One of the most remarkable things about Bill Richmond's career was that he was still fighting in his 50s (and this during an age when life expectancy was far lower than it is today).
Richmond's amazing longevity got me thinking about who I would rank as the greatest veterans in fistic history (including bare-knuckle days, as well as the gloved era).
With apologies to the likes of Bob Fitzsimmons, Jersey Joe Walcott and many other admirable vets who didn't quite make the cut, George Maddox was my no. 5 choice, Archie Moore came in at no. 4 and George Foreman was my no. 3. Today I present my no. 2 ...
2. Bernard Hopkins:
Hopkins is Bill Richmond's spiritual heir.
As well as his formidable powers of determination and fitness, Hopkins' supreme technique, particularly defensively, are an echo of Richmond's unparalleled mastery of 'boxing on the retreat' during the Georgian bare-knuckle era.
One of the secrets of Richmond's longevity was his impressive level of self-control and an avoidance of the type of hard-drinking lifestyle that prematurely curtailed the careers of many of his contemporaries. As Pierce Egan once stated, Richmond possessed "a temperate mode of living, preferring exercise to wasting his time, or injuring his constitution, by a too frequent repetition of the charms of the charms of the bottle."
Hopkins utilises a similar philosophy.
"When you look at the things I do," the Philadelphia native commented recently. "The lifestyle and the discipline, you would say I'm preserved ... well-kept."
An expert in nutrition (he swears by boiled beets and buffalo meat), Hopkins also indulges in frequent facials, manicures and pedicures to keep him as young as possible in both body, mind and spirit.
It's this tender loving care of his impressively sculpted frame, even when between bouts, that has enabled Hopkins to assemble a host of achievements which are the stuff of boxing legend.
The Hopkins story began in harsh and unforgiving environs. Involved in street crime from his early teenage years, Hopkins had been stabbed three times by the time he was 17 and was sent to prison after a string of criminal convictions, including for armed robbery.
Future prospects for the youngster looked bleak indeed. However, while inside he discovered the redemptive powers of boxing and of religion, converting to Islam. Released after nearly five years, the governor of Graterford State Penitentiary was convinced Hopkins would soon be back, quipping, "I'll see you again," as the 23-year-old departed. Hopkins' response? "I ain't ever coming back."
After his release, Hopkins entered the pro boxing ranks, losing his professional debut in 1988, but then putting together a 21-fight unbeaten streak which only snapped when he lost to the great Roy Jones in a scrap for the vacant IBF title in 1993.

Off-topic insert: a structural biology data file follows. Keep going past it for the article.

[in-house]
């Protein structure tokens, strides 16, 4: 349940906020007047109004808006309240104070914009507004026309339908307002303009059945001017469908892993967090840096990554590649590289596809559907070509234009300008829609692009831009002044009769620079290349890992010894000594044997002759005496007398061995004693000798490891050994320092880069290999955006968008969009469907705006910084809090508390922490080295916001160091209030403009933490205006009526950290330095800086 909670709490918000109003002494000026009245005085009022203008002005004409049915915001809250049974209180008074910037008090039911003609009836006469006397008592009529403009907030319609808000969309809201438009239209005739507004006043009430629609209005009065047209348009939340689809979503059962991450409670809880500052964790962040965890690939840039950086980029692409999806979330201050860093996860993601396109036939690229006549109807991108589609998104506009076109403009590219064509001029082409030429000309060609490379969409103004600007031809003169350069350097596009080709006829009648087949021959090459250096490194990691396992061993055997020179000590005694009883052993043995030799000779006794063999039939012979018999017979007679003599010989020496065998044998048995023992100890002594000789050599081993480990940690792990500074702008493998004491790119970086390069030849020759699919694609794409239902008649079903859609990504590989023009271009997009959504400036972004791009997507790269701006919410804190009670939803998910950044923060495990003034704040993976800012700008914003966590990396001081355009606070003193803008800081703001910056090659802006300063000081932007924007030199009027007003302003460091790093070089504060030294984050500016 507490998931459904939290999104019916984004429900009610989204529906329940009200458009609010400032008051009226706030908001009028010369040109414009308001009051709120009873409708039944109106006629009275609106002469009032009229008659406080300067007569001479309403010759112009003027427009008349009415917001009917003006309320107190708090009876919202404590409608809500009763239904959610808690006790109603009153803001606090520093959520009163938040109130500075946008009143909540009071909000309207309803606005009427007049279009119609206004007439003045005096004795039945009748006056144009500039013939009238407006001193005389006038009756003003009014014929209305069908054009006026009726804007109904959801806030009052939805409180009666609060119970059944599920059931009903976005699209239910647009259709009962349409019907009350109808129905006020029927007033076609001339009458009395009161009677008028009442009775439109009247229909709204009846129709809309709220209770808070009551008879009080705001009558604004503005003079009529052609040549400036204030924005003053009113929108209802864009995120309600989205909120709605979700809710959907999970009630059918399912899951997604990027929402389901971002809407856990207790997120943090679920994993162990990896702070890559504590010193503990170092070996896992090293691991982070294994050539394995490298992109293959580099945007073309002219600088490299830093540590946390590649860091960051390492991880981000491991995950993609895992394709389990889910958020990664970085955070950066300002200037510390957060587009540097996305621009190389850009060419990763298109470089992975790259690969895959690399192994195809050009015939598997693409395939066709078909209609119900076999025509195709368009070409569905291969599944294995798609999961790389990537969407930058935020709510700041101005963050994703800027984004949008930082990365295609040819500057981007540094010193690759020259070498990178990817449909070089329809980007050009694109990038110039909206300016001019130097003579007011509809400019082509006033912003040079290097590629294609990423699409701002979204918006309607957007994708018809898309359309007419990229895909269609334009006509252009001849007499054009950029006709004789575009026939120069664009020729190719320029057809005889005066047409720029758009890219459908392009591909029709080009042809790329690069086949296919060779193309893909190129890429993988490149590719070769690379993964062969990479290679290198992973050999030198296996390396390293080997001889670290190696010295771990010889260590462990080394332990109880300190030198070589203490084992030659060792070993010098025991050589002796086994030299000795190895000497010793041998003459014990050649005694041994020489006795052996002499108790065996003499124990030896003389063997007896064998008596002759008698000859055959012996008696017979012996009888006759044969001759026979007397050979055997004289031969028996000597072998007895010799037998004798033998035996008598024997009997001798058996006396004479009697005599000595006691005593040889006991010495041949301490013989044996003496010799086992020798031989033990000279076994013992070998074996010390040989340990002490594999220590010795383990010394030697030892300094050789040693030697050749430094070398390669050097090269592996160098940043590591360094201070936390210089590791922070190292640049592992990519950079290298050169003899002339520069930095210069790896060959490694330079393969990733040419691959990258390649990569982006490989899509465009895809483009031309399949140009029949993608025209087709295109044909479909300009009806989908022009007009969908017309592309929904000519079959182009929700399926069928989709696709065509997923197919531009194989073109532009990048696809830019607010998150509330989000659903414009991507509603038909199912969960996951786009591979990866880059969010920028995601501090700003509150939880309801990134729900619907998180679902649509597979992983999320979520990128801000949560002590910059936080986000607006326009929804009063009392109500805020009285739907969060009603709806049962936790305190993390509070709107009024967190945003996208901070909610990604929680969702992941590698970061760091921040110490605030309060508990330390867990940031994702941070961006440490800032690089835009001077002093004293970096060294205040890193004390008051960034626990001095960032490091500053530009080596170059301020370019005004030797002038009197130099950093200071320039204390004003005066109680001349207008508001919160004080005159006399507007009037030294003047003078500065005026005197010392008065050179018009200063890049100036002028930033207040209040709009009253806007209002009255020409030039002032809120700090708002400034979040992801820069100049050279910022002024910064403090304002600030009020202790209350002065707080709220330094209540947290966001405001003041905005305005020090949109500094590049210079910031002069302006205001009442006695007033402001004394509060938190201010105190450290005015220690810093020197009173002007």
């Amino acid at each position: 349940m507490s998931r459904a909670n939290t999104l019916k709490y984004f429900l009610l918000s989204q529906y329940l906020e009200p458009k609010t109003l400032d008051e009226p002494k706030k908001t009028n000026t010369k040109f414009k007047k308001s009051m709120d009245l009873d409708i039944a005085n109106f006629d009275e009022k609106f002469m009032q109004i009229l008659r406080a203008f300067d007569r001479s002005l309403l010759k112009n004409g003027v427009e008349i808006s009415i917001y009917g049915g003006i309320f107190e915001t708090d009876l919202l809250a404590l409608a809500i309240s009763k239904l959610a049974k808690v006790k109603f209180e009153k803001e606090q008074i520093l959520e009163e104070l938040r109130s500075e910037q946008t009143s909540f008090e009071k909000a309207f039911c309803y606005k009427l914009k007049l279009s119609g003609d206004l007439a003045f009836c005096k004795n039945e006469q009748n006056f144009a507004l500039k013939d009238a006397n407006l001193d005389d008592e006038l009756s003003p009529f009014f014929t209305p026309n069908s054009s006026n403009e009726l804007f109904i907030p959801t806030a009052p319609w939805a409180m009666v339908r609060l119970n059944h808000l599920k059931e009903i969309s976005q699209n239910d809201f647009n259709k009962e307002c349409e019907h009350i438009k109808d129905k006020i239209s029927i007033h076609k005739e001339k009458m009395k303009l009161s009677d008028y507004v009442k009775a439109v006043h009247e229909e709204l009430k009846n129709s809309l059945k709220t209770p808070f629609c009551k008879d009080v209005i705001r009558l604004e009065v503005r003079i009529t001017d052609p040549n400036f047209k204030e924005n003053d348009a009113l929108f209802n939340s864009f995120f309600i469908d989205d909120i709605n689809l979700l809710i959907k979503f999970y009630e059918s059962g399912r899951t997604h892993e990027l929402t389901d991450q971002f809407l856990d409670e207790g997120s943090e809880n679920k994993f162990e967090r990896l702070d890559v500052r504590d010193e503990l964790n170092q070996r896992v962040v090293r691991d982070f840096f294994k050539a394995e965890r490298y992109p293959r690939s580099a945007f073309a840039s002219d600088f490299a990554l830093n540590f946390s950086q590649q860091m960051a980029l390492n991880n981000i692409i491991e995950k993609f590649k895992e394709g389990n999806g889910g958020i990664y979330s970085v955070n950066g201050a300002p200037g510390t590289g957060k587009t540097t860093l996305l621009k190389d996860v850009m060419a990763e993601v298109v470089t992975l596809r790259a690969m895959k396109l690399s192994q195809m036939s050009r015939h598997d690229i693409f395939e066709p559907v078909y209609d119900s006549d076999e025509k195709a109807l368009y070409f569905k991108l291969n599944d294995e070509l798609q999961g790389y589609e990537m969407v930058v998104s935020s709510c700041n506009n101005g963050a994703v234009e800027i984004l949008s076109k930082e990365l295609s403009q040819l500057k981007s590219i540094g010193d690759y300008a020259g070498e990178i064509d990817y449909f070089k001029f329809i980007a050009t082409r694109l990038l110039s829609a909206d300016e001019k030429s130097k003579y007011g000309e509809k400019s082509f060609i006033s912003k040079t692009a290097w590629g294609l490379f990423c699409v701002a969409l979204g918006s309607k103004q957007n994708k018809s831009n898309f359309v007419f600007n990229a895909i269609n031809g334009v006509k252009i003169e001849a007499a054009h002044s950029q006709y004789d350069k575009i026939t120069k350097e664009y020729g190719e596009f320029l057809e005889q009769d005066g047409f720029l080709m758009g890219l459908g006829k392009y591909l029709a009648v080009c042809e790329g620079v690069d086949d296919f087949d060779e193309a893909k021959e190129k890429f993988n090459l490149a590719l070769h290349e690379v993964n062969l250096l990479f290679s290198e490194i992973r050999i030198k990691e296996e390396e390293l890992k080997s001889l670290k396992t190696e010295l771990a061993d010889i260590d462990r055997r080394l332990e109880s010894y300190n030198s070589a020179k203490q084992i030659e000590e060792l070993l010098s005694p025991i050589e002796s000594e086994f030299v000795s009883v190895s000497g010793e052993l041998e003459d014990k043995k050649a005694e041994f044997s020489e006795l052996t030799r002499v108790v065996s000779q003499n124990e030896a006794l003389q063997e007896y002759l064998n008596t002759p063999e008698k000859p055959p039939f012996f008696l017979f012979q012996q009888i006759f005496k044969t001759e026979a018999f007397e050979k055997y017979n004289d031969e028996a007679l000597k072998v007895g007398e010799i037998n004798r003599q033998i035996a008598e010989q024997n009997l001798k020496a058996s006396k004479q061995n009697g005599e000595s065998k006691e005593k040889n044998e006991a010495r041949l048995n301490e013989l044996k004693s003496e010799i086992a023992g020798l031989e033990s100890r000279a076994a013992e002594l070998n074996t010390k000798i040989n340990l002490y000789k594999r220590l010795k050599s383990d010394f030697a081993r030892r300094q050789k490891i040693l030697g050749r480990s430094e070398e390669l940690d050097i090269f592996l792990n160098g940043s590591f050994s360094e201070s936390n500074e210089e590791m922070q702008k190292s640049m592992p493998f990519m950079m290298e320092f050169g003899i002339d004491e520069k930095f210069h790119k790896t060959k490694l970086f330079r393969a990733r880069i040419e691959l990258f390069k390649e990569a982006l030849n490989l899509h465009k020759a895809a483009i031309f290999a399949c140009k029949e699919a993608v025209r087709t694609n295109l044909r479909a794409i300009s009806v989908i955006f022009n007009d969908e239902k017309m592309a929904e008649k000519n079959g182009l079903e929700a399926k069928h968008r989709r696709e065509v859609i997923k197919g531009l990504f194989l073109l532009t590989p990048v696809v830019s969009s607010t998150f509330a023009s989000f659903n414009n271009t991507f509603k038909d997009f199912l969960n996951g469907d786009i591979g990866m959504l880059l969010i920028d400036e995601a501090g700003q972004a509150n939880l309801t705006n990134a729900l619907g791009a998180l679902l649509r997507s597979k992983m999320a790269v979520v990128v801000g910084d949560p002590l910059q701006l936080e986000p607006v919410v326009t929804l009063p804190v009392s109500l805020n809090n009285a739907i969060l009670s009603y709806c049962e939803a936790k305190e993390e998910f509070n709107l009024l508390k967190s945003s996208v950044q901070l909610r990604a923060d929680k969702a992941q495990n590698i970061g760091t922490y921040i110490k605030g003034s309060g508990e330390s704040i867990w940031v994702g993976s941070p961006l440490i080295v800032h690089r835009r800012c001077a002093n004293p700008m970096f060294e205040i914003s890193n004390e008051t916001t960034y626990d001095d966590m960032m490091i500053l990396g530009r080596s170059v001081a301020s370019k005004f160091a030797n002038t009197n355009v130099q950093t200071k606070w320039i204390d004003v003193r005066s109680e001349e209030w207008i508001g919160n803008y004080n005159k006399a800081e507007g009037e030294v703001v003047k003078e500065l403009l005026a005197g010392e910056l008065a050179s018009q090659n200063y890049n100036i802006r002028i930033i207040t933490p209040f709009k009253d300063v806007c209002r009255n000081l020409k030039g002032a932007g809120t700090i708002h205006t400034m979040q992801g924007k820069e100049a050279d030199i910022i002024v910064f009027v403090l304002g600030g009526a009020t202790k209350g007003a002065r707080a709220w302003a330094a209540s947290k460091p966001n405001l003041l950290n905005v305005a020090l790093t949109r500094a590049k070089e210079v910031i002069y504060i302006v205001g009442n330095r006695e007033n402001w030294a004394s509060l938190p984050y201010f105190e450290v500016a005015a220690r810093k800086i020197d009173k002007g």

Two years after this setback, Hopkins was IBF champ courtesy of a victory against Segundo Mercado, after climbing off the canvas twice in their first contest, which ended in a draw. Hopkins defended the IBF belt a remarkable 12 times before memorably unifying the WBC, WBA and IBF straps with victories against Keith Holmes and Felix Trinidad, who most judges thought would prove too strong and hard-hitting for Hopkins.
By this stage in his career, Hopkins was already 36, but there were still many more peaks for him to conquer. He defended the unified Middleweight title six times, including an unforgettable KO of Oscar De La Hoya, to add the WBO belt to his list of belts, and also set a new middleweight division record of 20 successful title defences.
As Hopkins entered his 40s a pair of losses to Jermain Taylor saw most people ready to write his career obituaries. However, a move to light-heavyweight revitalised the Executioner's career and, over the next few years, he annexed further world titles with victories against Antonio Tarver, Jean Pascal, Tavoris Cloud and Beibut Shumenov, overhauling George Foreman's record as the oldest world boxing champ in the process.
Although the likes of Joe Calzaghe and Chad Dawson got the better of Hopkins, he always rebounded from such losses with impressive victories and his achievement in winning light-heavy titles at the ages of 42, 46, 48 and 49 is truly remarkable.
Only Sergey Kovalev, in Hopkins' most recent bout in November 2014, has succeeded in soundly pummelling him, and it remains conceivable that Hopkins could become the first ever boxer to win a world title in his 50s. He will reach his half century in a couple of weeks time (on 15 January 2015), and only a fool would write off the fistic phenomenon that is Bernard Hopkins just yet.